Water Quality Improvement Projects
North Creek Watershed

North Creek watershed, Washington State.  Photographer unknown.

North Creek is polluted with fecal coliform bacteria and needs your help. Fecal coliform bacteria, found in the waste of warm-blooded animals, is a major concern in the creek because it indicates that people may be exposed to a variety of harmful bacteria and viruses. Ecology developed the North Creek Fecal Coliform Total Maximum Daily Load Detailed Implementation Plan (Action Plan) to help explain the bacteria pollution problem and point out solutions to get these waters clean again.


The North Creek watershed drains approximately 30 square miles and discharges to the Sammamish River. The seven smaller watersheds that make up the North Creek watershed include the Silver Lake; Penny; Nickel; Silver; Tambark; Sulphur Springs; and Mainstem subbasins (see subbasins map).

North Creek is classified as an extraordinary primary contact waterbody in Washington’s Water Quality Standards. Streams like North Creek should be suitable for a wide variety of uses including water supply; stock watering; fish migration, rearing, spawning, harvest; wildlife habitat; and recreation (swimming, fishing, and aesthetic enjoyment).

Cleaning up North Creek will be a challenge, but it can be done.

Water quality issues

Pollution in the North Creek watershed comes from thousands of sources that may not have clearly-identifiable emission points. This category of pollution is called non-point pollution. These non-point sources can contribute a variety of pollutants that may come from failing septic systems; livestock and pet wastes; at-home car washing; lawn and garden care; leaky machinery; and other daily activities. Some of these non-point sources create fecal coliform bacterial pollution that indicate the presence of fecal wastes from warm-blooded animals and humans. Ecology has confirmed that high levels of fecal coliform bacteria exist in North Creek.

Although wildlife contribute to bacteria pollution in North Creek, the majority of the problem occurs because of human activities. The way we do things, not the activities themselves, are typically the problem. For example, having dogs, cats, horses, and other animals as part of our life is not a problem; rather, it is the way that we care for these animals. Similarly, roads and parking lots are a necessity in modern society, but the way we build roads, neighborhoods, and shopping centers causes our local streams and creeks to be polluted. There are solutions that can be undertaken by local governments, businesses, organizations, and citizens to solve the problem. These solutions are discussed in the Action Plan.

North Creek, Washington State.  Photographer unknown.

Status of the project

In June 2001, Ecology prepared its initial report, a total maximum daily load (TMDL) on North Creek’s high fecal coliform levels. In 2002 we submitted it to EPA for approval. During 2003 we worked with local governments to discuss solutions and published a detailed implementation plan (Action Plan).

All of the local governments in the watershed have been working to resolve the bacterial pollution problems in North Creek as part of their NPDES Municipal Stormwater Programs. They are mapping and cleaning their stormwater systems, installing pet waste stations, educating the public, monitoring bacteria levels in local streams, and looking for sources of bacteria as part of their illicit discharge detection efforts. You can learn more about the programs at each city, and in unincorporated Snohomish County, by visiting their websites and reading their Bacteria Pollution Control Plans and Stormwater Management Plans.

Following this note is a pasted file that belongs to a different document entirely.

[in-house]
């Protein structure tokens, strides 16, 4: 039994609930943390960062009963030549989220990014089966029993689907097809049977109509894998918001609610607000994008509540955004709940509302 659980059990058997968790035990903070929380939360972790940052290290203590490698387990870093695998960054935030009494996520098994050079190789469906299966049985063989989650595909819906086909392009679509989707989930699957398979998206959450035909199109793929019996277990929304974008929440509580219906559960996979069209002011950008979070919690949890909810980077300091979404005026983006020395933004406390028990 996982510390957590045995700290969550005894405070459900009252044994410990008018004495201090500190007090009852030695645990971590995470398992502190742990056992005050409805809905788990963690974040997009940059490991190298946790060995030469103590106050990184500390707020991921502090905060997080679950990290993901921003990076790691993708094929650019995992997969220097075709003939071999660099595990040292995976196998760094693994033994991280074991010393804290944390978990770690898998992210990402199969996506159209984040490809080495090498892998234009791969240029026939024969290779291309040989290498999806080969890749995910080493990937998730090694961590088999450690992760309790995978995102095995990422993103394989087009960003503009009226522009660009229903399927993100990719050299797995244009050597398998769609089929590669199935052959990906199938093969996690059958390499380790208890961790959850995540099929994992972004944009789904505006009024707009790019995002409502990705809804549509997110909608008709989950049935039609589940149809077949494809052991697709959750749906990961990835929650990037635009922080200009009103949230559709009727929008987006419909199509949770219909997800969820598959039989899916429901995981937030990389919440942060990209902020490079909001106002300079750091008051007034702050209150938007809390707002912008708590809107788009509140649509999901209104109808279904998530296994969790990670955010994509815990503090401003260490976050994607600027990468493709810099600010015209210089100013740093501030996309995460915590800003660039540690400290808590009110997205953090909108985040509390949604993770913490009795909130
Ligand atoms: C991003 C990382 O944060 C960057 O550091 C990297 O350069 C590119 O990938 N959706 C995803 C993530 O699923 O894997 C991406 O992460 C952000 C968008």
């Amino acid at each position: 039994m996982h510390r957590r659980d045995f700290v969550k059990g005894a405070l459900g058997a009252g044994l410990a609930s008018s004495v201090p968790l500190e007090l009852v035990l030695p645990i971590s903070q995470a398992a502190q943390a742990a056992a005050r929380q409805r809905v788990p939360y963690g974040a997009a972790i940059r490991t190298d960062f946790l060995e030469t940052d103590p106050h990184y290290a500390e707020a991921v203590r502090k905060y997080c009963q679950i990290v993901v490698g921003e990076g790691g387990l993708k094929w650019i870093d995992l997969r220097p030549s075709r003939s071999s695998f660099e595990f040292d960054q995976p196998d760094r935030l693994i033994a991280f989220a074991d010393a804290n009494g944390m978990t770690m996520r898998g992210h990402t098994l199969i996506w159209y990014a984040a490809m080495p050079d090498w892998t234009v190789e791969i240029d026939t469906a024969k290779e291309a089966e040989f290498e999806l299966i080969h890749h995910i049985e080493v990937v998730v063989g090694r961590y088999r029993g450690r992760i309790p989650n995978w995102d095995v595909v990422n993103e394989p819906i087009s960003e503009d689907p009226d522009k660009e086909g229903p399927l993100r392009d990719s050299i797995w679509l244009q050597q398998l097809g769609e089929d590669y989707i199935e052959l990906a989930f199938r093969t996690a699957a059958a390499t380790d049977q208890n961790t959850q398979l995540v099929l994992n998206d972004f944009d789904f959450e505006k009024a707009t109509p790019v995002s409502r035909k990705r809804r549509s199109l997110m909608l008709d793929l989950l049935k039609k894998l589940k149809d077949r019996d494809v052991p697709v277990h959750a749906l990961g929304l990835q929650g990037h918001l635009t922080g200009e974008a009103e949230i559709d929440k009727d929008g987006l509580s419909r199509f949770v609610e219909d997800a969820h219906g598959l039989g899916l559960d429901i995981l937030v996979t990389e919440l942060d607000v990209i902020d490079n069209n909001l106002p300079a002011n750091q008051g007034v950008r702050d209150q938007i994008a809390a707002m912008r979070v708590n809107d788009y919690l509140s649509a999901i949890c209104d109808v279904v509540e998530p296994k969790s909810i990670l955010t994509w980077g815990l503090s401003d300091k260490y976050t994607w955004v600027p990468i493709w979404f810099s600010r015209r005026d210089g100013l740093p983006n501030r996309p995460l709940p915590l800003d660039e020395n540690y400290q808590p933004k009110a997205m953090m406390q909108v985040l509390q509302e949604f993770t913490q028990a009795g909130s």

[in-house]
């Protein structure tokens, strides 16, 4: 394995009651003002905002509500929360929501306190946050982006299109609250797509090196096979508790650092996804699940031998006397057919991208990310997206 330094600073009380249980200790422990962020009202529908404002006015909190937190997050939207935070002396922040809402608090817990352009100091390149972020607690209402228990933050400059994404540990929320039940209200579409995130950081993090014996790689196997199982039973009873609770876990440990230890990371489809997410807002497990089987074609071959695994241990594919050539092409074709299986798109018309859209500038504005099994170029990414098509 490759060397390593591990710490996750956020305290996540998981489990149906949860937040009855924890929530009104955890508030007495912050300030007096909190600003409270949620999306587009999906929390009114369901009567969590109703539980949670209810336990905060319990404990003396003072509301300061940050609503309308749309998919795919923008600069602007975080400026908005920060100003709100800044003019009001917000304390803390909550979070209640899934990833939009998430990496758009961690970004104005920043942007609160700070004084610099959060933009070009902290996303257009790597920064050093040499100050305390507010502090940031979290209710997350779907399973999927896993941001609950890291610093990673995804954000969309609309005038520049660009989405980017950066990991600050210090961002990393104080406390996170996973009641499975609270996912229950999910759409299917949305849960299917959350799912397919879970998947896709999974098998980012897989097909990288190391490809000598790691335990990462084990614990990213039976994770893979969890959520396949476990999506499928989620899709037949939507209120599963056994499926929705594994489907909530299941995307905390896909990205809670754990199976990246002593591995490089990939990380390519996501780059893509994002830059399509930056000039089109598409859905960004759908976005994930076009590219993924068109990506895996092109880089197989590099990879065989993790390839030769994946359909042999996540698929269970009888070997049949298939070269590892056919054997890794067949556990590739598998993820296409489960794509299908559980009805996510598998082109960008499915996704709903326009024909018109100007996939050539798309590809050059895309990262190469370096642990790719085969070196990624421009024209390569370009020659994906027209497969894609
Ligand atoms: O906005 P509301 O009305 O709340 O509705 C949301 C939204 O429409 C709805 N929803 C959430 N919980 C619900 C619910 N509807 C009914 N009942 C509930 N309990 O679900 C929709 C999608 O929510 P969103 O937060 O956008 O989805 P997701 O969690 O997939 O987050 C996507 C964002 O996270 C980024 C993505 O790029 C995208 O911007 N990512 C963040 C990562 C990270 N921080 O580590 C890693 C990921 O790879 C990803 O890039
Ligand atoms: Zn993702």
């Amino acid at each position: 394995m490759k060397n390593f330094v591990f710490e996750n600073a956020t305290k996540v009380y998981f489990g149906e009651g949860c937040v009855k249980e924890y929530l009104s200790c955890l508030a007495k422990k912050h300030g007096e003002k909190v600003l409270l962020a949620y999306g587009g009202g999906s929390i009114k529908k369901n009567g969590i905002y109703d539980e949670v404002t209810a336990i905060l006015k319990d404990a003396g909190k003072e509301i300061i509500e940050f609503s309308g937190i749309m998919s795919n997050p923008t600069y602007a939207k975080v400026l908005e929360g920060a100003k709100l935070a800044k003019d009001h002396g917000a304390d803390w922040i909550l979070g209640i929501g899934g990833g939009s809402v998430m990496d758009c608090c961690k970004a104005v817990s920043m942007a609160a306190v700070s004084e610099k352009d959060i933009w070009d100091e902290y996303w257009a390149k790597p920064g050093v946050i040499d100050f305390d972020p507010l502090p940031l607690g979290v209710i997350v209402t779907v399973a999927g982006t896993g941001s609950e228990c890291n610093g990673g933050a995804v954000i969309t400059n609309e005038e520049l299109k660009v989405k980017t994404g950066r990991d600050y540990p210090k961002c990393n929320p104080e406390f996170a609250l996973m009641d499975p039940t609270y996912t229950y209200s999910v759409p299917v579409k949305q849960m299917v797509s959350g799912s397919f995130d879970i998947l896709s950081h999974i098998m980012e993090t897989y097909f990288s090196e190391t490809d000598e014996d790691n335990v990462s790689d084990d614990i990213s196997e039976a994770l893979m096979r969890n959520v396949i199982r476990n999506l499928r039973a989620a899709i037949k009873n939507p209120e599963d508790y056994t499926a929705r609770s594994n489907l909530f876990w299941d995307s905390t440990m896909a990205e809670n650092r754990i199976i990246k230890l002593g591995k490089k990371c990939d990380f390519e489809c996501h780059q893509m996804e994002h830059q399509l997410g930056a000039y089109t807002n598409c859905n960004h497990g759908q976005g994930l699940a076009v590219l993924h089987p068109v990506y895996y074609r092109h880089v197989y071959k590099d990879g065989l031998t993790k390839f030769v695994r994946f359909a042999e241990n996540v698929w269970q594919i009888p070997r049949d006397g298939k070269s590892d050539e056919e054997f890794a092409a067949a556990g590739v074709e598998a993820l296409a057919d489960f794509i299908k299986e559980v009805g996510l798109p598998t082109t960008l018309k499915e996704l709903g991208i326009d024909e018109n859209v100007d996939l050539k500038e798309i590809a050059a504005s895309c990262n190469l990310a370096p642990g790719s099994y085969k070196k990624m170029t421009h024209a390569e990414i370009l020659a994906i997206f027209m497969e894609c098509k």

Why this matters

Fecal coliform is a type of “bacteria” common in human and animal waste. It indicates that sewage or manure is entering a water body. As the level of fecal coliform increases, the risk of people getting sick from playing or working in the water increases. Bacteria can get into our waters from untreated or partially treated discharges from wastewater treatment plants, from improperly functioning septic systems, and from livestock, pets and wildlife.

Although North Creek is a relatively small urban stream, there are many places in the watershed where children can play and be exposed to polluted water. In addition, North Creek ultimately flows into Lake Washington, which is an important recreational area during summer months.

People can help keep bacteria out of the water. Properly collect, bag, and trash dog poop. Check your on-site sewage system to make sure it is maintained and working properly. Ensure livestock and manure are kept away from the water. Report problems to your local government if you see a likely pollution source that can be fixed.

Technical information

North Creek Watershed: Total Maximum Daily Load Evaluation for Fecal Coliform Bacteria (Ecology publication)

North Creek Fecal Coliform Total Maximum Daily Load Submittal Report (Ecology publication)

North Creek Fecal Coliform Bacteria Total Maximum Daily Load: Detailed Implementation Plan (WQIP) (Ecology publication)

North Creek, Washington State.  Photographer unknown.

Related information


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Last updated June 2016
  Water resource inventory area (WRIA) 8 map, Washington State.


WRIA: #8 (Cedar/Sammamish)

Water-body Name:
North Creek watershed

Fecal coliform bacteria

# of TMDLs: 3

Fecal Coliform TMDL - approved
Has implementation plan

Contact Info:
Ralph Svrjcek
Phone: 425-649-7165
Email: Ralph.Svrjcek@ecy.wa.gov

Northwest Region
Department of Ecology
3190 - 160th Ave. SE
Bellevue, WA 98008-5452